Viewing from this perspective, there is no starting point for us to discuss a question whether a competition law and policy would benefit the whole of the society because a Vietnamese law on competition was entered into force on 1 July 2005. The good intention of Vietnamese late reformers in enacting competition law has been seriously undermined by factors such as its ineffective enforcement, lack of human capacity and political dependence of the competition authority.
Apart from arguments regarding the desirable enforceability of law; there is a fundamental question raised in this context: China and Vietnam are driving toward what they call a ‘socialist oriented market economy’. As a result, economic liberalization has been accompanied by gradual political loosening. Other scholars, especially with political theory, are debating how China and Vietnam can best use the competition law and policy to preserve the foundations of free competition without political democracy.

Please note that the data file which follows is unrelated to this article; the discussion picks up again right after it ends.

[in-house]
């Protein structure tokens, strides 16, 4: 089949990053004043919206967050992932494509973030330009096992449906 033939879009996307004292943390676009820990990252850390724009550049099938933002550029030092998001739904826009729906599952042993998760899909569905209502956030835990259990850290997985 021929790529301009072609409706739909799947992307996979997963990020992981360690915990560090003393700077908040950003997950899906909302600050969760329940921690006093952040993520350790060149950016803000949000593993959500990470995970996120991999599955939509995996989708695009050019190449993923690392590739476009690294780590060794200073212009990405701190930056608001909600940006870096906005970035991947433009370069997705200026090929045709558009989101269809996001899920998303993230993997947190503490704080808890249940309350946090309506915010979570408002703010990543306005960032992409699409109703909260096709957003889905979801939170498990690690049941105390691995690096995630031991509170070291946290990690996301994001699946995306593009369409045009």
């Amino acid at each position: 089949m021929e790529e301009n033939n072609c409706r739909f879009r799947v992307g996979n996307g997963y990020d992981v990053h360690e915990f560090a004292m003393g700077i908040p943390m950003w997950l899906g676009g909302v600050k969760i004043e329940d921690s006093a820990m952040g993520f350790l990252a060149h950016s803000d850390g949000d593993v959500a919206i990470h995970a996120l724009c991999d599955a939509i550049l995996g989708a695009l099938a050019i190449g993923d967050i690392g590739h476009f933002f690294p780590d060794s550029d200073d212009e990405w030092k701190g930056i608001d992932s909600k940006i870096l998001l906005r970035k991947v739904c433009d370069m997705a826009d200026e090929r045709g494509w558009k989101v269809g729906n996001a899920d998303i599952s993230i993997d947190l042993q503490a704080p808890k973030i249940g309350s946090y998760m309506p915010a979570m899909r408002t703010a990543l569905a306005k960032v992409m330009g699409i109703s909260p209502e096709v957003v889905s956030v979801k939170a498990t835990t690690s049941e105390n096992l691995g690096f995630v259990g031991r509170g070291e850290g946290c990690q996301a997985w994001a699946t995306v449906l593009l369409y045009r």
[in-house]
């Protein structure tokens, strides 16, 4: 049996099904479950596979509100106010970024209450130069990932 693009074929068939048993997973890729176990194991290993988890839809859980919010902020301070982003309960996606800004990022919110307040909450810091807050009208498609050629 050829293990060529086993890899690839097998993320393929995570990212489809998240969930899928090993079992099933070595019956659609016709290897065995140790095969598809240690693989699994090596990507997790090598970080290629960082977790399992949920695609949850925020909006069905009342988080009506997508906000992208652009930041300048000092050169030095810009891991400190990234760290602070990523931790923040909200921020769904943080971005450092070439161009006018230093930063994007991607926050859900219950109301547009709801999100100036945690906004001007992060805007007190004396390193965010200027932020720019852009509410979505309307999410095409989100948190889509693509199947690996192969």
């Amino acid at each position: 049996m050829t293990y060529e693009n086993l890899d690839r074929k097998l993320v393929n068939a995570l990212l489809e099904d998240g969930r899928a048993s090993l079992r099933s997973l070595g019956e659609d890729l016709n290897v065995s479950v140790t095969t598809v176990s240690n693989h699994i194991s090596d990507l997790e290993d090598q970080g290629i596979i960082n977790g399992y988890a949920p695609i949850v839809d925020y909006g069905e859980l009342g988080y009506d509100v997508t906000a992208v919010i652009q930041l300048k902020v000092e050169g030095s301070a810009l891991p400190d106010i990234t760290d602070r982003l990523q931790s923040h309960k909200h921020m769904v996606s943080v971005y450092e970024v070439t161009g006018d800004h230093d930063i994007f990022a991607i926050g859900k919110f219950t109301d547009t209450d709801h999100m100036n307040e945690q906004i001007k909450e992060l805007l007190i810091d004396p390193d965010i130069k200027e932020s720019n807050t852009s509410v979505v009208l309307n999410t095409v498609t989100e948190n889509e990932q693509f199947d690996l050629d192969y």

This debate seems much complicated in view of the operation of free market economy. Inevitably, there are a lot of constraints for them to apply law accordingly: the dominant role of the state enterprise, a heavy government intervention in trade policy and lack of political support for competition culture. The goal of creating a healthy competition policy under state guidance is highly controversial. China and Vietnam are currently seeking a path that away from dogmatically conservative and liberal views in favor of something more pragmatic and moderate. The search for the proper balance between state-led and market-led solutions in this context remains a challenge. Shared assumptions in the literature tell us that they require a clear, effective and authoritative competition law and policy. This appears to be particularly true.